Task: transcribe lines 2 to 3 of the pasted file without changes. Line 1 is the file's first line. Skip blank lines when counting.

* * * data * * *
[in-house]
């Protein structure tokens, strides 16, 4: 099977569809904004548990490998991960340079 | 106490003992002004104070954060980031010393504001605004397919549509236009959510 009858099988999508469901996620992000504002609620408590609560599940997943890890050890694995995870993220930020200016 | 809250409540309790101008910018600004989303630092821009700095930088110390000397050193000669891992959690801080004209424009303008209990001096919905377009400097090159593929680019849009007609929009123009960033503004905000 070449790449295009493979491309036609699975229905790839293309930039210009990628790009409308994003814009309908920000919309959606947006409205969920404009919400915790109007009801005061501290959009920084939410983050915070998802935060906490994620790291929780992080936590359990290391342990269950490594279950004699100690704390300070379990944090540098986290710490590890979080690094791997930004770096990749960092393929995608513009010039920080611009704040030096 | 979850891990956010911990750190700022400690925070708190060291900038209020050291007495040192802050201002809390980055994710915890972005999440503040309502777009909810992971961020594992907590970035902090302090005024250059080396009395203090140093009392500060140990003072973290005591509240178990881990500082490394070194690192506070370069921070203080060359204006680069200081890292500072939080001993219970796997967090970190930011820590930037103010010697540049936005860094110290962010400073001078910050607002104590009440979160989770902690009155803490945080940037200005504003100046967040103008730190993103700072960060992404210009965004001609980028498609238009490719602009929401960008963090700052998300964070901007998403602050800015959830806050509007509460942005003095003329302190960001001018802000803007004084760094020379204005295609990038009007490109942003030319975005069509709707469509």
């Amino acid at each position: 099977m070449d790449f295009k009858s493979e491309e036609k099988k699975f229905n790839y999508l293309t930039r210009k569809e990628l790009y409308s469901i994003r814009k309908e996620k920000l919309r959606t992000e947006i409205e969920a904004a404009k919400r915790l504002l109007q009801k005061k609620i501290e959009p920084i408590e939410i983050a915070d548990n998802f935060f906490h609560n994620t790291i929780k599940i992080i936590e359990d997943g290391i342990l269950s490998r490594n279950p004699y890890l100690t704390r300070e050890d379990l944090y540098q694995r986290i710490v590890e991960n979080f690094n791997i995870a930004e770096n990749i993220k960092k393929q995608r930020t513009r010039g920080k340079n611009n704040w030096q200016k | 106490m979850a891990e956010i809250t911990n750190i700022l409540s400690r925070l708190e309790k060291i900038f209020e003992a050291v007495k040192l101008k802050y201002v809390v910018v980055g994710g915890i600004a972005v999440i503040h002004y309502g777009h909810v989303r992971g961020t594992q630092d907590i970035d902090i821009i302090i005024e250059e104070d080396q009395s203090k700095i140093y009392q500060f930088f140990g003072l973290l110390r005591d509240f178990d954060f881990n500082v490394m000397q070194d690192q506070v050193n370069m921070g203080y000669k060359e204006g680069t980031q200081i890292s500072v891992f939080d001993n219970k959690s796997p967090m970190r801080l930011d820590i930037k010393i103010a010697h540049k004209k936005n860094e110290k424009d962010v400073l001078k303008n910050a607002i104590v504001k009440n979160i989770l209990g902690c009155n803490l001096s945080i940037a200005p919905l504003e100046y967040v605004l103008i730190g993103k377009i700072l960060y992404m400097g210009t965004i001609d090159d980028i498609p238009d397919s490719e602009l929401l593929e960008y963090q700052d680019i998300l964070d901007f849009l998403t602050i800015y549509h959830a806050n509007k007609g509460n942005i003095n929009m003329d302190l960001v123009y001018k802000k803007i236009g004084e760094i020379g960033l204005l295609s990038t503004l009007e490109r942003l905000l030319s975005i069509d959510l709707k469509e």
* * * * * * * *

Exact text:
């Protein structure tokens, strides 16, 4: 099977569809904004548990490998991960340079 | 106490003992002004104070954060980031010393504001605004397919549509236009959510 009858099988999508469901996620992000504002609620408590609560599940997943890890050890694995995870993220930020200016 | 809250409540309790101008910018600004989303630092821009700095930088110390000397050193000669891992959690801080004209424009303008209990001096919905377009400097090159593929680019849009007609929009123009960033503004905000 070449790449295009493979491309036609699975229905790839293309930039210009990628790009409308994003814009309908920000919309959606947006409205969920404009919400915790109007009801005061501290959009920084939410983050915070998802935060906490994620790291929780992080936590359990290391342990269950490594279950004699100690704390300070379990944090540098986290710490590890979080690094791997930004770096990749960092393929995608513009010039920080611009704040030096 | 979850891990956010911990750190700022400690925070708190060291900038209020050291007495040192802050201002809390980055994710915890972005999440503040309502777009909810992971961020594992907590970035902090302090005024250059080396009395203090140093009392500060140990003072973290005591509240178990881990500082490394070194690192506070370069921070203080060359204006680069200081890292500072939080001993219970796997967090970190930011820590930037103010010697540049936005860094110290962010400073001078910050607002104590009440979160989770902690009155803490945080940037200005504003100046967040103008730190993103700072960060992404210009965004001609980028498609238009490719602009929401960008963090700052998300964070901007998403602050800015959830806050509007509460942005003095003329302190960001001018802000803007004084760094020379204005295609990038009007490109942003030319975005069509709707469509």
């Amino acid at each position: 099977m070449d790449f295009k009858s493979e491309e036609k099988k699975f229905n790839y999508l293309t930039r210009k569809e990628l790009y409308s469901i994003r814009k309908e996620k920000l919309r959606t992000e947006i409205e969920a904004a404009k919400r915790l504002l109007q009801k005061k609620i501290e959009p920084i408590e939410i983050a915070d548990n998802f935060f906490h609560n994620t790291i929780k599940i992080i936590e359990d997943g290391i342990l269950s490998r490594n279950p004699y890890l100690t704390r300070e050890d379990l944090y540098q694995r986290i710490v590890e991960n979080f690094n791997i995870a930004e770096n990749i993220k960092k393929q995608r930020t513009r010039g920080k340079n611009n704040w030096q200016k | 106490m979850a891990e956010i809250t911990n750190i700022l409540s400690r925070l708190e309790k060291i900038f209020e003992a050291v007495k040192l101008k802050y201002v809390v910018v980055g994710g915890i600004a972005v999440i503040h002004y309502g777009h909810v989303r992971g961020t594992q630092d907590i970035d902090i821009i302090i005024e250059e104070d080396q009395s203090k700095i140093y009392q500060f930088f140990g003072l973290l110390r005591d509240f178990d954060f881990n500082v490394m000397q070194d690192q506070v050193n370069m921070g203080y000669k060359e204006g680069t980031q200081i890292s500072v891992f939080d001993n219970k959690s796997p967090m970190r801080l930011d820590i930037k010393i103010a010697h540049k004209k936005n860094e110290k424009d962010v400073l001078k303008n910050a607002i104590v504001k009440n979160i989770l209990g902690c009155n803490l001096s945080i940037a200005p919905l504003e100046y967040v605004l103008i730190g993103k377009i700072l960060y992404m400097g210009t965004i001609d090159d980028i498609p238009d397919s490719e602009l929401l593929e960008y963090q700052d680019i998300l964070d901007f849009l998403t602050i800015y549509h959830a806050n509007k007609g509460n942005i003095n929009m003329d302190l960001v123009y001018k802000k803007i236009g004084e760094i020379g960033l204005l295609s990038t503004l009007e490109r942003l905000l030319s975005i069509d959510l709707k469509e």